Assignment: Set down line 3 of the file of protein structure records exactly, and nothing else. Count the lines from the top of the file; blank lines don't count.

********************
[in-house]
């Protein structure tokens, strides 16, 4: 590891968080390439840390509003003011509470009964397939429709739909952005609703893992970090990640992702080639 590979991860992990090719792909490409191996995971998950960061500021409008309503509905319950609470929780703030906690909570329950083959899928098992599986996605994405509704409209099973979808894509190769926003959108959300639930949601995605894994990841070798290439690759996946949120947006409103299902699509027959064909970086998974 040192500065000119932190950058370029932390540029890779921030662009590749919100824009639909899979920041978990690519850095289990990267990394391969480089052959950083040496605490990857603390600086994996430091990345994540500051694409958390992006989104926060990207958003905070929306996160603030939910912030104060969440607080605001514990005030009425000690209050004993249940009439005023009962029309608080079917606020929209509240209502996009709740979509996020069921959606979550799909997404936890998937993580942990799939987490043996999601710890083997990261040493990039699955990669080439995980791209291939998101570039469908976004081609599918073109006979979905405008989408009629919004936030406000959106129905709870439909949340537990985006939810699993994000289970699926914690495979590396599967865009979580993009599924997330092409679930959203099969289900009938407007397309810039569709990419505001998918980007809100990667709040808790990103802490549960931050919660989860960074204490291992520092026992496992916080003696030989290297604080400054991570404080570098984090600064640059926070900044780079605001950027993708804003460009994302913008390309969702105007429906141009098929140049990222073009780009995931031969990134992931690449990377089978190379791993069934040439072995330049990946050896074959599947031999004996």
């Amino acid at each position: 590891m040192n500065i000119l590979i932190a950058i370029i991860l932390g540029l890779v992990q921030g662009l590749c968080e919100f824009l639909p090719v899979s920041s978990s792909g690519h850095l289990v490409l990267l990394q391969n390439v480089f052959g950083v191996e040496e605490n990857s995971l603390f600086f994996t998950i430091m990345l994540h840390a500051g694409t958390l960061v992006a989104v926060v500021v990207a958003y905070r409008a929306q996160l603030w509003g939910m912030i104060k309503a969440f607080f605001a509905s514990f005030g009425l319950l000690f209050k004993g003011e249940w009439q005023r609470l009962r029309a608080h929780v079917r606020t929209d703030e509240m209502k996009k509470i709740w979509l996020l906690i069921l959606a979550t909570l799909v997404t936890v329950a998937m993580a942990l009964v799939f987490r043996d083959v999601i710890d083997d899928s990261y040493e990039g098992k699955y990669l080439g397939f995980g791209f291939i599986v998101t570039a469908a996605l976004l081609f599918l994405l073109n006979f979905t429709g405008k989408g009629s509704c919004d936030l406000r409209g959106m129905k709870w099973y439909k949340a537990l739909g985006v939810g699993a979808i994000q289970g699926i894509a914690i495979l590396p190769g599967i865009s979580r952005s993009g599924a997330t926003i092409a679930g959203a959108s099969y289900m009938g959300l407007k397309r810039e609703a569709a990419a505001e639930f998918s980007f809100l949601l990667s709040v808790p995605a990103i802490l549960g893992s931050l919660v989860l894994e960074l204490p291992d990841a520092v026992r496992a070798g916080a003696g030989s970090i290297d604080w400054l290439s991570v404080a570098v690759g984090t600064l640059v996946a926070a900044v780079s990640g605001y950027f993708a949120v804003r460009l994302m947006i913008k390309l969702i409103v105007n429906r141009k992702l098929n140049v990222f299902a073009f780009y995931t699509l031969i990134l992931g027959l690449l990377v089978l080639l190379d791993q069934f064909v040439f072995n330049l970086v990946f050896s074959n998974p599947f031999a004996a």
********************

């Amino acid at each position: 590891m040192n500065i000119l590979i932190a950058i370029i991860l932390g540029l890779v992990q921030g662009l590749c968080e919100f824009l639909p090719v899979s920041s978990s792909g690519h850095l289990v490409l990267l990394q391969n390439v480089f052959g950083v191996e040496e605490n990857s995971l603390f600086f994996t998950i430091m990345l994540h840390a500051g694409t958390l960061v992006a989104v926060v500021v990207a958003y905070r409008a929306q996160l603030w509003g939910m912030i104060k309503a969440f607080f605001a509905s514990f005030g009425l319950l000690f209050k004993g003011e249940w009439q005023r609470l009962r029309a608080h929780v079917r606020t929209d703030e509240m209502k996009k509470i709740w979509l996020l906690i069921l959606a979550t909570l799909v997404t936890v329950a998937m993580a942990l009964v799939f987490r043996d083959v999601i710890d083997d899928s990261y040493e990039g098992k699955y990669l080439g397939f995980g791209f291939i599986v998101t570039a469908a996605l976004l081609f599918l994405l073109n006979f979905t429709g405008k989408g009629s509704c919004d936030l406000r409209g959106m129905k709870w099973y439909k949340a537990l739909g985006v939810g699993a979808i994000q289970g699926i894509a914690i495979l590396p190769g599967i865009s979580r952005s993009g599924a997330t926003i092409a679930g959203a959108s099969y289900m009938g959300l407007k397309r810039e609703a569709a990419a505001e639930f998918s980007f809100l949601l990667s709040v808790p995605a990103i802490l549960g893992s931050l919660v989860l894994e960074l204490p291992d990841a520092v026992r496992a070798g916080a003696g030989s970090i290297d604080w400054l290439s991570v404080a570098v690759g984090t600064l640059v996946a926070a900044v780079s990640g605001y950027f993708a949120v804003r460009l994302m947006i913008k390309l969702i409103v105007n429906r141009k992702l098929n140049v990222f299902a073009f780009y995931t699509l031969i990134l992931g027959l690449l990377v089978l080639l190379d791993q069934f064909v040439f072995n330049l970086v990946f050896s074959n998974p599947f031999a004996a």